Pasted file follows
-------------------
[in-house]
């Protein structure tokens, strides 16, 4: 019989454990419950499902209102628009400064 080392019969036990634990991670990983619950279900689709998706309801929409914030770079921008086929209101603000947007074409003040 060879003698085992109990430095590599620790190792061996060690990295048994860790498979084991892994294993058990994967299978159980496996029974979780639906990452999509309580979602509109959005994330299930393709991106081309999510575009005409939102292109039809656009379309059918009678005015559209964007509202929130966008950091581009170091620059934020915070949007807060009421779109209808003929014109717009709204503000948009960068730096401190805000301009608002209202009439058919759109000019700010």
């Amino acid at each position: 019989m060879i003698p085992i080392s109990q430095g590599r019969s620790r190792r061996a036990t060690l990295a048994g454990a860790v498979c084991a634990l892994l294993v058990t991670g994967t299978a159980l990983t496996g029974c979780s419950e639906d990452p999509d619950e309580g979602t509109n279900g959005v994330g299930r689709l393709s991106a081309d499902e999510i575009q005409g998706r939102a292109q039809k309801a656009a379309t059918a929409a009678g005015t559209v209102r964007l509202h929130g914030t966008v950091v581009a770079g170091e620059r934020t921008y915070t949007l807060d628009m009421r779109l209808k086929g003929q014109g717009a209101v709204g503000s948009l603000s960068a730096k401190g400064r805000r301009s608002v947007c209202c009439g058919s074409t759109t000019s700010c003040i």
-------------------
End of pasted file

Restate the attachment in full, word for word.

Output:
[in-house]
């Protein structure tokens, strides 16, 4: 019989454990419950499902209102628009400064 080392019969036990634990991670990983619950279900689709998706309801929409914030770079921008086929209101603000947007074409003040 060879003698085992109990430095590599620790190792061996060690990295048994860790498979084991892994294993058990994967299978159980496996029974979780639906990452999509309580979602509109959005994330299930393709991106081309999510575009005409939102292109039809656009379309059918009678005015559209964007509202929130966008950091581009170091620059934020915070949007807060009421779109209808003929014109717009709204503000948009960068730096401190805000301009608002209202009439058919759109000019700010």
């Amino acid at each position: 019989m060879i003698p085992i080392s109990q430095g590599r019969s620790r190792r061996a036990t060690l990295a048994g454990a860790v498979c084991a634990l892994l294993v058990t991670g994967t299978a159980l990983t496996g029974c979780s419950e639906d990452p999509d619950e309580g979602t509109n279900g959005v994330g299930r689709l393709s991106a081309d499902e999510i575009q005409g998706r939102a292109q039809k309801a656009a379309t059918a929409a009678g005015t559209v209102r964007l509202h929130g914030t966008v950091v581009a770079g170091e620059r934020t921008y915070t949007l807060d628009m009421r779109l209808k086929g003929q014109g717009a209101v709204g503000s948009l603000s960068a730096k401190g400064r805000r301009s608002v947007c209202c009439g058919s074409t759109t000019s700010c003040i």